SELECT indexrelid::regclass AS idx, (indrelid::text ||E'\n'|| indclass::text ||E'\n'|| indkey::text ||E'\n'||
                                         coalesce(indexprs::text,'')||E'\n' || coalesce(indpred::text,'')) AS KEY
    FROM pg_index) sub
GROUP BY KEY HAVING count(*)>1
ORDER BY sum(pg_relation_size(idx)) DESC;

If you ever thought about finding the foreign key columns that are missing indexes. Below is something that might help. Again check if you really need to add the index don’t just assume based on the query below:

Missing indexes:

select src_table, dst_table, fk_name, pg_size_pretty(s_size) as s_size, pg_size_pretty(d_size) as d_size, d
    from (
        select
                distinct on (1,2,3,4,5)
                textin(regclassout(c.conrelid))  as src_table,
                textin(regclassout(c.confrelid)) as dst_table,
                c.conname                        as fk_name,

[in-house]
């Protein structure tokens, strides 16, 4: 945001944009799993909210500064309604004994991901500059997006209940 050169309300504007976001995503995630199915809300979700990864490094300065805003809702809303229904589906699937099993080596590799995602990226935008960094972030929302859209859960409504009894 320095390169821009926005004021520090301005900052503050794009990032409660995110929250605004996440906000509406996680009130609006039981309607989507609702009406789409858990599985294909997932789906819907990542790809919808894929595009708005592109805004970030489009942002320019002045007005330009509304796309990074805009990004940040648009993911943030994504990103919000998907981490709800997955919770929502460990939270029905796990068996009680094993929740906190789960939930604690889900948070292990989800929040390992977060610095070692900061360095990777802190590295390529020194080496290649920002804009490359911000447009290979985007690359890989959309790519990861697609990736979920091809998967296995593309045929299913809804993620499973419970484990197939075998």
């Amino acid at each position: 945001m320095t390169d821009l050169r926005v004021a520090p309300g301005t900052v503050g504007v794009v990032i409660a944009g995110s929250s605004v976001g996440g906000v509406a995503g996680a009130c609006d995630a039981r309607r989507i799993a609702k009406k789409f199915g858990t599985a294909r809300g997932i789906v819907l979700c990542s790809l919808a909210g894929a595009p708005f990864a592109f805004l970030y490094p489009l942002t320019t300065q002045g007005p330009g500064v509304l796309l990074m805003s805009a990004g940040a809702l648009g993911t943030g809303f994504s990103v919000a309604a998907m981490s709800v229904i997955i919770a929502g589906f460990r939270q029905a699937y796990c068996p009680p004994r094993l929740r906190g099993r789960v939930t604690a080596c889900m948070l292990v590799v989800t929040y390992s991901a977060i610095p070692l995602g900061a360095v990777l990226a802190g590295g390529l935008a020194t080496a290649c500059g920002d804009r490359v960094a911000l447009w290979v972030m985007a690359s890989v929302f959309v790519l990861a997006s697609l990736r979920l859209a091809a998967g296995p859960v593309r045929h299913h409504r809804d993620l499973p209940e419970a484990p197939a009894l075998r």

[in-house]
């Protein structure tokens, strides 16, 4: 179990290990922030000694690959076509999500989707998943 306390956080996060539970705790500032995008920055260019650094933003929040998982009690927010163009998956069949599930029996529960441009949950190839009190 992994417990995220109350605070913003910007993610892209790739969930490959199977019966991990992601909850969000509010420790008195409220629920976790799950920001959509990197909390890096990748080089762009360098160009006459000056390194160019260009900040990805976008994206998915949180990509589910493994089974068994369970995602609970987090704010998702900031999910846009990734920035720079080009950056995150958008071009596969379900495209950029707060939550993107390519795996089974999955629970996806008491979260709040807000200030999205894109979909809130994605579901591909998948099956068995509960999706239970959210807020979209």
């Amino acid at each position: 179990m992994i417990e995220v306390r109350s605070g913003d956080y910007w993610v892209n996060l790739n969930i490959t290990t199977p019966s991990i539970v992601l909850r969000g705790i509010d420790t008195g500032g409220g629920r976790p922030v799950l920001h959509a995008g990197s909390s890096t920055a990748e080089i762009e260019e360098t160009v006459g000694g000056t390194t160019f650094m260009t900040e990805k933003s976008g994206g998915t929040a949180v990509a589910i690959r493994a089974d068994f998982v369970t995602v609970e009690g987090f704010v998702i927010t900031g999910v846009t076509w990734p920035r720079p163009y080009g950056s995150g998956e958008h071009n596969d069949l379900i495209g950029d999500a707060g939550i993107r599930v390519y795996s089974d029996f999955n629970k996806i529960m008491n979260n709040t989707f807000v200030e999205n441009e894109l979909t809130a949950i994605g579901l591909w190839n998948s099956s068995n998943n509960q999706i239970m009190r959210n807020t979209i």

pg_relation_size(c.conrelid)     as s_size,
                pg_relation_size(c.confrelid)    as d_size,
                array_upper(di.indkey::int[], 1) + 1 - array_upper(c.conkey::int[], 1) as d
        from pg_constraint c
        left join pg_index di on di.indrelid = c.conrelid
                and array_to_string(di.indkey, ' ') ~ ('^' || array_to_string(c.conkey, ' ') || '( |$)')
        join pg_stat_user_tables st on st.relid = c.conrelid
        where c.contype = 'f'
        order by 1,2,3,4,5,6 asc
    ) mfk
    where mfk.d is distinct from 0 and mfk.s_size > 1000000
    order by mfk.s_size desc, mfk.d desc;
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Bloats

Bloats can cause some serious performance impact on queries and you will see server load rise from what it was at an earlier point in time. The reason for bloats in a table/index could be due to various reasons. Updates rollbacks failed transactions etc. What is important here to identify these bloats and remove them before things get too bad.

I have simplified the process of identifying these bloats using the below script. The result set what you will see is:

relation | reltuples | relpages | otta | bloat | wastedpages | wastedbytes | pwastedbytes | relbytes | prelbytes
---------------------------------+------------+------------+------+-------+------------------+-----------------+-------------------+------------+-------------------------------------
account.activation_return_policy | 973111 | 164186 | 5240 | 31.3 | 158946 | 1302085632 | 1242 MB | 1345011712 | 1283 MB
billing.search_bill_info                   | 688832 | 6754 | 3372 | 2.0 | 3382 | 27705344 | 26 MB | 55328768 | 53 MB